As part of Consultant Christian Grønhøj’s PhD project, Christian von Buchwald’s research team have previously worked with autologous cells, and they have harvested stem cells from the stomach fat in patients themselves so patients’ own stem cells are injected into their salivary gland. The research demonstrated a 50% improvement in saliva production, but the process of harvesting the stem cells was time-consuming and difficult for patients. 

The bank of the stem cells from the Cardiac Stem Cell Lab makes it more realistic for stem cells to be used at large scale in the department. ​


More saliva 

But first treatment has to be tested and compared with a control group. Currently, Physician and PhD student Kathrine Kronberg Jakobsen is completing a randomised trial in which either allogeneic cells or a placebo-liquid is injected into the salivary glands of patients with head and neck cancer. The trial subjects are tested for how much saliva they can produce before and after treatment. 

"We injected about 25 million stem cells into the large submandibular glands. We hope that this approach will provide good results, although it is too early to conclude,” said Kathrine Kronberg Jakobsen.

She says that, from the studies by Christian Grønhøj and Charlotte Lynggaard, we can see that the effect of the treatment typically takes place gradually over a number of months and even years, indicating that the treatment will work for a long time. 

“Of course we very much hope that our trials will show that the treatment works for most people,” said Kathrine Kronberg Jakobsen.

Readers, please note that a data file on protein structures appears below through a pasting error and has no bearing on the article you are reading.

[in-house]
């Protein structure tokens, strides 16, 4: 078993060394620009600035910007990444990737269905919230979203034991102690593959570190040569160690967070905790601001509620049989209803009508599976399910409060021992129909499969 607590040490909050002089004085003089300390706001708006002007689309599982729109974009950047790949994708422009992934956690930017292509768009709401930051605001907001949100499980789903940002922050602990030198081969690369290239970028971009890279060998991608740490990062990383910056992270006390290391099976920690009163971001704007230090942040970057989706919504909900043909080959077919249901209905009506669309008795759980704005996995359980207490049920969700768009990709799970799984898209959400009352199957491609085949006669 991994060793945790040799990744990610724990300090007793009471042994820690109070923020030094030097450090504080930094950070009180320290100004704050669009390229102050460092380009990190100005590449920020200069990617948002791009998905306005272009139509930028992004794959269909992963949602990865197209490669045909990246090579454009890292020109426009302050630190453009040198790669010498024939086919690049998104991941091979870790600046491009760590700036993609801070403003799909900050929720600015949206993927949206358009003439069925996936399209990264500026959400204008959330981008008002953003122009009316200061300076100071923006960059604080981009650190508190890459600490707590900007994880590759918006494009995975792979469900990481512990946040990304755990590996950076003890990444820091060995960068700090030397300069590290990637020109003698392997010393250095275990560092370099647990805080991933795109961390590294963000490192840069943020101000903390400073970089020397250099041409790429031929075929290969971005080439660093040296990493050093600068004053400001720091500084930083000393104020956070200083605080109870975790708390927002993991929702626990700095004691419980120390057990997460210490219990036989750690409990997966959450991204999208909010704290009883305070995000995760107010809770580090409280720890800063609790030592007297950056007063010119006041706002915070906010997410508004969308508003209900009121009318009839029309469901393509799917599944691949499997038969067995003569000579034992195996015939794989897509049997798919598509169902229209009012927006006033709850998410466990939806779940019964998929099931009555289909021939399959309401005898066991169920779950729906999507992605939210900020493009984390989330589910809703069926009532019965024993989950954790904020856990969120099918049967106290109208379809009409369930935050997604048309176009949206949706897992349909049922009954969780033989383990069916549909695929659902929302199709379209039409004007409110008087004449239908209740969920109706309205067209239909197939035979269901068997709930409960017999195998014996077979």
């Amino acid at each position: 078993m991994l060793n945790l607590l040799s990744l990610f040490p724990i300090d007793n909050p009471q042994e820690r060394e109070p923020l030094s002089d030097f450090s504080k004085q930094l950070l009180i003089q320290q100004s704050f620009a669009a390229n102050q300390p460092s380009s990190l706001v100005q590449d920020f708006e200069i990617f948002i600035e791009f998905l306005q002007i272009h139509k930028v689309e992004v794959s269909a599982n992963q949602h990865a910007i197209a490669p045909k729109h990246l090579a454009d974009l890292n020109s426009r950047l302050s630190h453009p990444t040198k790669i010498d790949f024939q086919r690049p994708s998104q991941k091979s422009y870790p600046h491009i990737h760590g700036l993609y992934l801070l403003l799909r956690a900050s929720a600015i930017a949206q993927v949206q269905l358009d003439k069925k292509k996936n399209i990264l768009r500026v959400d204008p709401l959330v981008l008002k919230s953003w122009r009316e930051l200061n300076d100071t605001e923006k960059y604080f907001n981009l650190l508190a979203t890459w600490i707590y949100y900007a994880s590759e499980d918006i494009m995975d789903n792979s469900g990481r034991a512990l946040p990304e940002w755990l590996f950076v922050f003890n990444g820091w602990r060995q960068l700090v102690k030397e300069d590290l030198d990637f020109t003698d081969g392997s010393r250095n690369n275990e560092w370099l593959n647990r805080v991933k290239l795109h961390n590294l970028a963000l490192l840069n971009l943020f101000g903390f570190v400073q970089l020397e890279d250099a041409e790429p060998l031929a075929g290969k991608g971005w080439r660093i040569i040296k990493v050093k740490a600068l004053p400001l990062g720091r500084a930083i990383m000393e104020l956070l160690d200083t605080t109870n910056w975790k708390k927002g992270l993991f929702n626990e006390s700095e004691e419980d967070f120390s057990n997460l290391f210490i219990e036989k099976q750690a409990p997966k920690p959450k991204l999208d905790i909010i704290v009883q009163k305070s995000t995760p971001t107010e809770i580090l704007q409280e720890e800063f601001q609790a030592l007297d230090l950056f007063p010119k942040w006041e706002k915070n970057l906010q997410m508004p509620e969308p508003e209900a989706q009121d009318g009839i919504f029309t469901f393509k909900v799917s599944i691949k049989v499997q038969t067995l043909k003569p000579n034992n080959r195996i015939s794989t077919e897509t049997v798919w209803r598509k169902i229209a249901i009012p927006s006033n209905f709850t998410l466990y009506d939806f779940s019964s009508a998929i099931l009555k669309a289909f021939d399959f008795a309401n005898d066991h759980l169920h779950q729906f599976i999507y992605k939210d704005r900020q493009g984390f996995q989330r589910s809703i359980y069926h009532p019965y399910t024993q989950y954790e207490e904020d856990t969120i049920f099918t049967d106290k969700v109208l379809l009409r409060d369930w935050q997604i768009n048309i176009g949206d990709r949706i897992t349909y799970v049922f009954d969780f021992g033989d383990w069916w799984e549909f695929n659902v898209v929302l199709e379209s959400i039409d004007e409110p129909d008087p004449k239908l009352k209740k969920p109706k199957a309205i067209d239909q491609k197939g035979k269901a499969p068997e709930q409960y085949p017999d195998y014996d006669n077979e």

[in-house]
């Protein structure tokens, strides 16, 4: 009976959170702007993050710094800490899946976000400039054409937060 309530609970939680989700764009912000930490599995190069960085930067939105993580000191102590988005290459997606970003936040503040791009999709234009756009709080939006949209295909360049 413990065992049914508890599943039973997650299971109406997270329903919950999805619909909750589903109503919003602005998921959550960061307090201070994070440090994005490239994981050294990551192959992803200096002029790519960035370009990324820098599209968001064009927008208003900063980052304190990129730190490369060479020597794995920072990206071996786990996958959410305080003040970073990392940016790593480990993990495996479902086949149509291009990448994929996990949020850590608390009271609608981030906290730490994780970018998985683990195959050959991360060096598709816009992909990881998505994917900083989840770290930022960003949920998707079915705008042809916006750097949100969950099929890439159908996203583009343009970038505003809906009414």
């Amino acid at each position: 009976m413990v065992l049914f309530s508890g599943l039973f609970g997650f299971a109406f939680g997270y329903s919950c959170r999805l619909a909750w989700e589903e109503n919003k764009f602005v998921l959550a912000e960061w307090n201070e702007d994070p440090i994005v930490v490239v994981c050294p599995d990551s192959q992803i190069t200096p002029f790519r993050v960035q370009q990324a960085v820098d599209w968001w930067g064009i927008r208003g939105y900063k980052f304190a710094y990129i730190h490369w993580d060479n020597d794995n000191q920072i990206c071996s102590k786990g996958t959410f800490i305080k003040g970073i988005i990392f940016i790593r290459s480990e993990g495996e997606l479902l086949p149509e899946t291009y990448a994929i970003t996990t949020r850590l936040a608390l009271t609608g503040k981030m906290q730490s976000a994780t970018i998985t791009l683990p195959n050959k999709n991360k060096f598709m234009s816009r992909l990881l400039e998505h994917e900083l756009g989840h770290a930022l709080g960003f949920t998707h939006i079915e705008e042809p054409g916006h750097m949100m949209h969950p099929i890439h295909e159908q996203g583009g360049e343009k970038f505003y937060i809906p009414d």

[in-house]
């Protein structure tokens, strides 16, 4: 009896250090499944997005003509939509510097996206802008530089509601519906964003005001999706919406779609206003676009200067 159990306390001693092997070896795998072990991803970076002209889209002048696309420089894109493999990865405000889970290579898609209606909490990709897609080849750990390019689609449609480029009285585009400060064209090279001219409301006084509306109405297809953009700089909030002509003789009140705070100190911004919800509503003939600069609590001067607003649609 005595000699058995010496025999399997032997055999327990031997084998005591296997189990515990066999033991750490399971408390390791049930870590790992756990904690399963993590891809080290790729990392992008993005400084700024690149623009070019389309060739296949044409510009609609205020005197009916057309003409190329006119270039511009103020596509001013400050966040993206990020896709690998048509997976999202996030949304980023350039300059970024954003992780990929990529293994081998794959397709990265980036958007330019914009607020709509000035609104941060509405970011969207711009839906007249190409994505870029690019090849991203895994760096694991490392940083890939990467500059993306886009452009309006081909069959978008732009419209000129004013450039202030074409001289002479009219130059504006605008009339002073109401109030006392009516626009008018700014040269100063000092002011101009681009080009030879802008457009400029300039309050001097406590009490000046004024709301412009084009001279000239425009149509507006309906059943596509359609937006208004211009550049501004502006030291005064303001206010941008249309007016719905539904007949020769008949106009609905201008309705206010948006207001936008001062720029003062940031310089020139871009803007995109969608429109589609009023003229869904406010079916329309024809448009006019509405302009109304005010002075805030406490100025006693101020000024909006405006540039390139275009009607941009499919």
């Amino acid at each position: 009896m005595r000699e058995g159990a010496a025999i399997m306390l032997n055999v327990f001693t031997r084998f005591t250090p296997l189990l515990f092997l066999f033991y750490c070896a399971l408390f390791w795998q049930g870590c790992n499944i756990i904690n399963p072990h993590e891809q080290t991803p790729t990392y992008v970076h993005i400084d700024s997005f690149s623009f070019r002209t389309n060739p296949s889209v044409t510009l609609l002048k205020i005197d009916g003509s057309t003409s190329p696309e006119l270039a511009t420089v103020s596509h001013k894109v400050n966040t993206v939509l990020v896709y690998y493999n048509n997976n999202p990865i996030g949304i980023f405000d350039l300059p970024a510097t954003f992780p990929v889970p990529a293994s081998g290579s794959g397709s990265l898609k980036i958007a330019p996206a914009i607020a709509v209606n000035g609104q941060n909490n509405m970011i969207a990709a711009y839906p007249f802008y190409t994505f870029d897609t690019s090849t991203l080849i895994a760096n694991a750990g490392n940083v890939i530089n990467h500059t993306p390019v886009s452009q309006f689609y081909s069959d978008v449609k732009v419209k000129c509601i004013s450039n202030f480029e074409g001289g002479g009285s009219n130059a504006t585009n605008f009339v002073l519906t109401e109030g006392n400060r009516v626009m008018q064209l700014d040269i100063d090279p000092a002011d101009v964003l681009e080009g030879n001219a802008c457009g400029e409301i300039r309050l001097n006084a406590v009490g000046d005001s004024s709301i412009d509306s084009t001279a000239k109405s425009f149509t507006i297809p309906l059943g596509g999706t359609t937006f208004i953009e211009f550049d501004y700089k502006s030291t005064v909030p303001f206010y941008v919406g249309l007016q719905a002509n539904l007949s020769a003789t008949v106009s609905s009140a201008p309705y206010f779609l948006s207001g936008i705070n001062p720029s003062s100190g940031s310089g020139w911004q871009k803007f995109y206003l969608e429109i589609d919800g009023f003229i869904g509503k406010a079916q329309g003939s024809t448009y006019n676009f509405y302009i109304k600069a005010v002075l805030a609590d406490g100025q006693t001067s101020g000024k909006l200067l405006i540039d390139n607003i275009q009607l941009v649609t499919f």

The researchers have so far only found minimal side effects in the form of minor, temporary pain and swelling. The initial results of the clinical trial are expected to be ready during 2023. ​

FACTS:​

The journey of saliva research towards stem cells

  • In 2005, Professor Christian von Buchwald and researchers from the University of Copenhagen were behind a patent on sour candy that could stimulate saliva production, without the acid destroying teeth. However, the effect on patients depended on whether there was relatively large saliva production already.

  • Instead, Christian von Buchwald and his colleagues began to look at the most promising perspectives in stem cells, which could help to regenerate the function of salivary glands.

  • In 2014, Physician Christian Grønhøj started on a PhD project in which researchers produced stem cells from patients’ own fat cells in the stomach, then propagated them and injected them into patients’ salivary glands (autologous cells). On average this gave a 50 per cent higher saliva production after four months for a group of people with mouth dryness following treatment for head and neck cancer. However, the process was difficult for patients, and it took a lot of time. 

  • Ear-nose-throat researchers then looked to the Cardiac Stem Cell Lab at Copenhagen University Hospital - Rigshospitalet, where Professor Jens Kastrup had successfully produced stem cells harvested from healthy people. These allogeneic cells made it was possible to inject 4-5 times as many stem cells into patients’ salivary glands, and the process was easier. 

  • In a PhD project, which began in 2019, Physician Charlotte Lynggaard demonstrated that treatment with donor stem cells (allogeneic cells) was possible. 

  • Physician Amanda-Louise Fenger Carlander also plans to examine retreatment with stem cells.

  • In a new large PhD project, with 120 patients, Physician Kathrine Kronberg Jakobsen is conducting a blind randomized controlled trial in which patients with head and neck cancers and very low saliva production either have allogeneic cells or saline solution injected into their salivary glands. 
​​



Responsible editor